|The little Oophaga pumilio poison frogs|
In Bocas in the last three weeks, I’ve gotten to know many of the other researchers. Living soclose to one another, we cross paths often, whether in the labs, on the docks, or at the kitchen. It’s great to hear everyone’s individual story and research work, and it’s amazing how much I’ve learned just through daily conversations with the other residents. Above all else, meeting the many researchers at the institute has been significant in exposing me to the variety of work done here.
Last Sunday, after a full week of taxing experiments in the lab, there was enough of a break in our work to allow a day off. I’ve learned to take advantage of our break days through different Bocas activities, and I hoped to do something interesting on my Sunday off. Fortunately enough, many of the researchers at the institute gladly accept eager observers of their work, so I spoke with a group of poison dart frog researchers about joining them in the field that day. They happily agreed and I happily went with them.
We took a boat to the mainland, across choppy, jostling water. I just so happened to be sitting at the front of the boat, the only seat that didn’t have a cushion, and needless to say, I was uncomfortable. Regardless of the discomfort, I arrived intact to the field site that they called “the swamp;” it was just that. We hiked from the boat to the site through knee-deep mud. When we arrived, each of the four researchers took to their specific work for the day. Simone’s work concerned the mating of the frogs, with a particular focus on the color interactions involved (i.e. red with blue, red with red, or blue with blue). I occasionally peeked in at her observations as she patiently watched pairs of frogs interact, hoping that the two would mate. Mysea’s work concerned the acoustics of the frog calls, and I followed her around as she simultaneously followed around the frogs with a microphone. Yusan and Houston focused their time on capturing frogs and marking their location within a grid they had created. Scanning within the perimeter of a specific plot, they recorded each frog’s coordinates on the plot and marked them if they had yet to be marked. Their work took a majority of the day, but I had no idea, as the time flew by. It was great fun to watch their daily research work and they were happy to have a little extra company around.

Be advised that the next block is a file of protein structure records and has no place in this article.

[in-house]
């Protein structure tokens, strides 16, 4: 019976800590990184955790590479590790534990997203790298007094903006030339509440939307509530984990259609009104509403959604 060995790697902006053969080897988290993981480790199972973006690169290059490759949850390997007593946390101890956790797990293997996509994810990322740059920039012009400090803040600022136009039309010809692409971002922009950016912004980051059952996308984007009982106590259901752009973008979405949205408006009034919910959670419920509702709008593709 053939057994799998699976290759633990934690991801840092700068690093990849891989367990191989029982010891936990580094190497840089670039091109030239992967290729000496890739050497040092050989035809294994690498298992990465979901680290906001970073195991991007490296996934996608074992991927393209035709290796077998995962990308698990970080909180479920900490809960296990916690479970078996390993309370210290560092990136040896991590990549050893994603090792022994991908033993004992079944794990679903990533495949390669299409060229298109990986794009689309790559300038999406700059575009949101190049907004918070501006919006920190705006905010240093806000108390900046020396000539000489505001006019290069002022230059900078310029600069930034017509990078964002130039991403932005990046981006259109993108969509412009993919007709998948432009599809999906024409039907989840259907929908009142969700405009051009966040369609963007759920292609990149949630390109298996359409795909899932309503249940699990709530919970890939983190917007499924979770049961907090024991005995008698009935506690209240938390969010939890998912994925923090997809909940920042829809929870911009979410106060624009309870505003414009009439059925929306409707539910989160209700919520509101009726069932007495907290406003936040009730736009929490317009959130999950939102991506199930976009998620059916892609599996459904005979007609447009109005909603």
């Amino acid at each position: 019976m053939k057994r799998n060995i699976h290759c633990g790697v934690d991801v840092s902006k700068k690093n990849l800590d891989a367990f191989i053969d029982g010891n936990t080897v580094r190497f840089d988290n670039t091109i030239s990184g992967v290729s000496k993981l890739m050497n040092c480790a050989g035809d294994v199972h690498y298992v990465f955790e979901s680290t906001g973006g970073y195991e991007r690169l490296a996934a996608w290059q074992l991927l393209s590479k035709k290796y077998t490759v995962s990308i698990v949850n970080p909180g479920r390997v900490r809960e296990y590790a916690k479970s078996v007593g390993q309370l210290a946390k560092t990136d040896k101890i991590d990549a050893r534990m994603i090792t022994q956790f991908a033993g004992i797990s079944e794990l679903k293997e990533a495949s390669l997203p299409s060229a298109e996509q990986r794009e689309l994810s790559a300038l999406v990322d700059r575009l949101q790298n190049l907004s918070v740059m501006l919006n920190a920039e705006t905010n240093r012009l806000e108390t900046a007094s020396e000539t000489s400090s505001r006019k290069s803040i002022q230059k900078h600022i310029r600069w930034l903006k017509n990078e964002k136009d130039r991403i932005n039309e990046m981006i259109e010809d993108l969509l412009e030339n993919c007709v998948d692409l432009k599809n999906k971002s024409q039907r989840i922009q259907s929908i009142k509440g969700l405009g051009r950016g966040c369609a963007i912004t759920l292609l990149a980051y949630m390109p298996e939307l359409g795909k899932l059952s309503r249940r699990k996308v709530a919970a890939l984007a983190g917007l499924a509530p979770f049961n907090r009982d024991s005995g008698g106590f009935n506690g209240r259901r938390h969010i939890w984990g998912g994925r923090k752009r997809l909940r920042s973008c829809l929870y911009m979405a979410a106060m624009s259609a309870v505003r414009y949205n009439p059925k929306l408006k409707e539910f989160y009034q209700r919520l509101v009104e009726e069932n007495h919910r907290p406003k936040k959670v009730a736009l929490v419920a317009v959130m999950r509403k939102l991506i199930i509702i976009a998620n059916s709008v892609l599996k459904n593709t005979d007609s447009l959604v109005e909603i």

It’s opportunities like these, opened to me at the institute, that have made the trip that much more memorable. Being able to tag along and learn from others has been a wonderful and unexpected benefit of visiting STRI, and the opportunity to do so is available for any and all that have the interest and the will to ask.